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The
pace, by which scientific knowledge is being produced and shared today, was
never been so fast in the past. Different areas of science are getting closer
to each other to give rise new disciplines. Bioinformatics is one of such newly
emerging fields, which makes use of computer, mathematics and statistics in
molecular biology to archive, retrieve, and analyse biological data. Although
yet at infancy, it has become one of the fastest growing fields, and quickly
established itself as an integral component of any biological research
activity. It is getting popular due to its ability to analyze huge amount of
biological data quickly and cost-effectively. Bioinformatics can assist a
biologist to extract valuable information from biological data providing
various web- and/or computer-based tools, the majority of which are freely
available. The present review gives a comprehensive summary of some of these
tools available to a life scientist to analyse biological data. Exclusively
this review will focus on those areas of biological research, which can be
greatly assisted by such tools like analyzing a DNA and protein sequence to
identify various features, prediction of 3D structure of protein molecules, to
study molecular interactions, and to perform simulations to mimic a biological
phenomenon to extract useful information from the biological data. The functioning
and specificity of the tools like ENTREZ, iTasser, GENSCAN, ORF finder;
Modeller is discussed in the following review

Introduction

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Bioinformatics is an
interdisciplinary science, emerged by the combination of various other
disciplines like biology, mathematics, computer science, and statistics, to
develop methods for storage, retrieval and analyses of biological data.Paulien
Hogeweg, a Dutch system-biologist, was the firstperson who used the term
“Bioinformatics” in 1970, referring to the use of information technology for studying
biological systems. The launch of userfriendly interactive automated modeling
along with the creation of SWISS-MODEL server around 18 years ago resulted in
massive growth of this discipline. Since then, it has become an essential part
of biological sciences to process biological data at a much faster rate with
the databases and informatics working at the backend.

Computational tools are routinely
used for characterization of genes, determining structural and physiochemical
properties of proteins, phylogenetic analyses, and performing simulations to
study how biomolecule interact in a living cell. Although these tools cannot
generate information as reliable as experimentation, which is expensive, time
consuming and tedious, however, the in silico analyses can still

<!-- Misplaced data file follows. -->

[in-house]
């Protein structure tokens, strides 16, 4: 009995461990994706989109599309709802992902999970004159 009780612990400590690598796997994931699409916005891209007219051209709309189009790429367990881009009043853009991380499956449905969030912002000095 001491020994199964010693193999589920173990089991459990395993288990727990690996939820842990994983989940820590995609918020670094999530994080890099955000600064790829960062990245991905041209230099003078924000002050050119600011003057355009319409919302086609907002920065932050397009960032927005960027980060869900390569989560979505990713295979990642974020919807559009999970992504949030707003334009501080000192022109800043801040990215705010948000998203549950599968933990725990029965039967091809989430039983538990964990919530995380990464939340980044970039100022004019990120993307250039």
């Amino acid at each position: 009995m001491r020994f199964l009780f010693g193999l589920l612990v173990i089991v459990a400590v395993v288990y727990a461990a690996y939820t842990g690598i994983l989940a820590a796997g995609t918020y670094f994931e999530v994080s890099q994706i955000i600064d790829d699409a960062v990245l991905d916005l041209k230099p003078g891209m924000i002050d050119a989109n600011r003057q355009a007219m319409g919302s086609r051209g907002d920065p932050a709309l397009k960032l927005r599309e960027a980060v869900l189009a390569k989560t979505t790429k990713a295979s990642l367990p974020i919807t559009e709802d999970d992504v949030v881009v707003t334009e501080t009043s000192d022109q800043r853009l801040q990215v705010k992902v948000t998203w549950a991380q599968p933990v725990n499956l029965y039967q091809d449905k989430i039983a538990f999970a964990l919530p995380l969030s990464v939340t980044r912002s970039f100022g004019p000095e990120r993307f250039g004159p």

facilitate to reach an informed decision for conducting a costly experiment.
For example, a druggable molecule must have certain ADMET (absorption,
distribution, metabolism, excretion, and toxicity) properties to pass through
clinical trials. If a compound does not have required ADMETs, it is likely to
be rejected. To avoid such failures, different bioinformatics tools have been
developed to predict ADMET properties, which allow researchers to screen a
large number of compounds to select most druggable molecule before launching of
clinical trials. Earlier, a number of reviews on various specialized aspects of
bioinformatics have been written. However, none of these articles makes it
suitable for a scientist who does not belong to computational biology. Here, we
take the opportunity to introduce various tools of bioinformatics to a
non-specialist reader to help extract useful information regarding his/her
project. Therefore, we have selected only those areas where these tools could
be highly useful to obtain useful information from biological data. These areas
include analyses of DNA/protein sequences, phylogenetic studies, predicting 3D
structures of protein molecules, molecular interactions and simulations as well
as drug designing. The organization of text in each section starts from a
simplistic overview of each area followed by key reports from literature and a
tabulated summary of related tools, where necessary, towards the end of each section.

`•
Genbank
• Expasy
• ENSAMBLE
• READSEQ
• ENTREZ
• Magpie
• GenQuiz
• GENSCAN
• ORF finder
• Modeller
• iTASSER

i.                  
iTassar

                           Iterative Threading ASSEmbly Refinementis
a bioinformatics method for predicting three-dimensionalstructure model of
protein molecules from amino acid sequences.

Specificity

                                    It detects
structure templates from the Protein Data Bank by a technique called
fold recognition or threading. The full-length structure models are